Get your kids involved in the weekly shop. Print off and give them this list so they can write down the healthy food items they'd like. Download and print from here.


Here are some tips to help you navigate the aisles. Happy shopping!

Don't shop on an empty stomach. This applies to you and the kids. If you are hungry, you are more likely to rush things and make poor choices. Treat foods are more appealing when you are running on empty and everyone is cranky.

Give yourself some time to read the labels. You don't have to spend hours in the supermarket reading the nutrition panel on every product that you buy, but it's worth trying to gradually increase your knowledge. This week check out the frozen pizzas to see which one is lowest in fat. Next week, have a look at the nutrition and ingredients labels for the ice creams. The nutrition content isn't the only reason to buy a product, price and taste may be just as important, but at least if you know the facts you can weigh up the pros and cons for each food.

Watch out for salt, fat and sugar. When you're reading food labels, the main nutrients to watch out for are fat, salt and sugar. Too many of these nutrients can contribute to long-term family health problems. You don't have to cut out your favourite foods, but when comparing products try to choose those that are lower in salt, fat and sugar.

Keep a healthy balance in mind. Try to keep the food groups in mind as you travel through the supermarket. Check your trolley before you finish. Do you have plenty of starchy foods and whole grains for meals and snacks? How much fruit and vegetables have you picked up? Do you have enough dairy foods to keep the whole family going all week? Are treat foods a big feature of your shop? If they are, consider putting some back and opt for a healthier balance of foods.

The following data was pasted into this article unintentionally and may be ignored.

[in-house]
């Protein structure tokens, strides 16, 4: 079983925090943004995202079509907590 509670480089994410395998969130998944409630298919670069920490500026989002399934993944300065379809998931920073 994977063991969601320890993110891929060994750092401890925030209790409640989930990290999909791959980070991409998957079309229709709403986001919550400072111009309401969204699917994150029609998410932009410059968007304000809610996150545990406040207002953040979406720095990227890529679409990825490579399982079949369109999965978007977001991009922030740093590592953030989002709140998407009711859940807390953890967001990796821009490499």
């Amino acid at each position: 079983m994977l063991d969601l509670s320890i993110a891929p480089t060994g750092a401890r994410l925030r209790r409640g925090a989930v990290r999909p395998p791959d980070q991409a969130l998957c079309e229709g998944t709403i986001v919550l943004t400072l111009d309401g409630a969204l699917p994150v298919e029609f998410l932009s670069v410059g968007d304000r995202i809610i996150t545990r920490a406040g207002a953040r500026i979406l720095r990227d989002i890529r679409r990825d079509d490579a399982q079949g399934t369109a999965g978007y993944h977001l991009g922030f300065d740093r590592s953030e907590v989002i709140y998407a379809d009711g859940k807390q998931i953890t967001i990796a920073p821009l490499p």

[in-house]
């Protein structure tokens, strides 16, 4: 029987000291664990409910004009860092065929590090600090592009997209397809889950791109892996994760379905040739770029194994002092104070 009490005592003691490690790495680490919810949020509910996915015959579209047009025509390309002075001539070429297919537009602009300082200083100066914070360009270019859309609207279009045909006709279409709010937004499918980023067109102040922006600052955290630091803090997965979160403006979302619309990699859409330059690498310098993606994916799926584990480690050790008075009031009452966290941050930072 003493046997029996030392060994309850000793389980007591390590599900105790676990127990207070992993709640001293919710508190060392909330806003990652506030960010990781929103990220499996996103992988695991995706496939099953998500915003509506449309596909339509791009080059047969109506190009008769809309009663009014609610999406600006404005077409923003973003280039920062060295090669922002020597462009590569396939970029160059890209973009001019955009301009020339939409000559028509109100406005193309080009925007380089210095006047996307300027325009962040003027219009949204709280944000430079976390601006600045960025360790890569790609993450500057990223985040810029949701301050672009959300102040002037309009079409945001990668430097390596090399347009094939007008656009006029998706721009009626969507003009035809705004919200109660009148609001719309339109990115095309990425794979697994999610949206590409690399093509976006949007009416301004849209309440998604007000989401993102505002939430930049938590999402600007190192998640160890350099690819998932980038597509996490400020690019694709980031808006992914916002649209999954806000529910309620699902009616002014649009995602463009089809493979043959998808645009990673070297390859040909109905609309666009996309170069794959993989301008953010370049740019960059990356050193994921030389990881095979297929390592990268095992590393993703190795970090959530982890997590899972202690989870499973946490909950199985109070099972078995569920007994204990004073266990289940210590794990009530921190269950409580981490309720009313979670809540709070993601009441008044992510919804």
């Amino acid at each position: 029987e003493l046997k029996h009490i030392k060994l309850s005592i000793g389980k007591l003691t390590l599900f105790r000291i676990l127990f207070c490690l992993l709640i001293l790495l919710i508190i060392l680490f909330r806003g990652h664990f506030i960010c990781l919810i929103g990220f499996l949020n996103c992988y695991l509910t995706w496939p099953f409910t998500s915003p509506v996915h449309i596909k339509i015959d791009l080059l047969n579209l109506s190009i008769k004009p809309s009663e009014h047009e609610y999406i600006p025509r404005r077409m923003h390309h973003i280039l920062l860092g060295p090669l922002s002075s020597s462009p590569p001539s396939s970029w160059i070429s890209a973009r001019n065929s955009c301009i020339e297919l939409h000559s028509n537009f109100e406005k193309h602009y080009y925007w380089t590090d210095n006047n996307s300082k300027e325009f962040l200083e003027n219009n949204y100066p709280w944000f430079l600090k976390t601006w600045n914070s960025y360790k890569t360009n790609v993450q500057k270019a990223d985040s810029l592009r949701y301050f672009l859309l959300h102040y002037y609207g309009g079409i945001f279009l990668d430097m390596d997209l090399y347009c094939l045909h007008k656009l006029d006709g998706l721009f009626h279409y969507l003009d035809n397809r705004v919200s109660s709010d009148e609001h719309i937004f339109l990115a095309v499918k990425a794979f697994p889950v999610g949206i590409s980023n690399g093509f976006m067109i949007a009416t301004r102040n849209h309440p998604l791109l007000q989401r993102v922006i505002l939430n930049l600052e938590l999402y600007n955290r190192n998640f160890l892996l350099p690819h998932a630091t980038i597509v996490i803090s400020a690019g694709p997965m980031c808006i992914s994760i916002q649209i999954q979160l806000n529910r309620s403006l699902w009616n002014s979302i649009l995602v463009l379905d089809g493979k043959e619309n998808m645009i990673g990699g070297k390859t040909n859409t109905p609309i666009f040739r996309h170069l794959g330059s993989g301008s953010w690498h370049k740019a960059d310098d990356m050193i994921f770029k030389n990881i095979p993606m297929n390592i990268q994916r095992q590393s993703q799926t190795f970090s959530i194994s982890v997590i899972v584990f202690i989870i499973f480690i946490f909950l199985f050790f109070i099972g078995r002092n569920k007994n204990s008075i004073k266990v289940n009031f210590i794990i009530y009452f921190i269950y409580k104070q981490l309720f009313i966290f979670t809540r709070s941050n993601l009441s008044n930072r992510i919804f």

Resist pester power. The fact that kids are almost always looking for sweets and other treats when they see them at the supermarket is not abnormal. Think about what you were like when you were little. Try to talk to them in advance about what they will be allowed to buy so that they know what to expect. This way, you may be able to take some of the stress out of the situation.

Give them some choices. Giving the kids some choice while you are shopping is an important part of their learning. Try to limit the number of choices you give 'Do you want jam or honey for your toast? Do you want crisps or chocolate for a treat on Friday night?' These closed questions are easier for a child to cope with, but will give the feeling of being important and involved. It's an especially good way of teaching them that their limit really is one treat.

Load up on fruit and vegetables. It doesn't matter whether you choose fresh, frozen, tinned or dried fruit, they all count towards your five or more a day target. Pure fruit juice counts too. Get the kids involved by asking them to help you choose as many different coloured fruits and vegetables as possible. This helps them learn the importance of variety in their diet. The more delicious juicy fruit and vegetables you eat, the better.

Be a conscious consumer. Make sure your local supermarket can answer all your questions on food and nutrition. If they don't stock a product you'd like to buy, why not ask? If enough people ask they'll be more likely to stock the healthier foods you prefer to buy.


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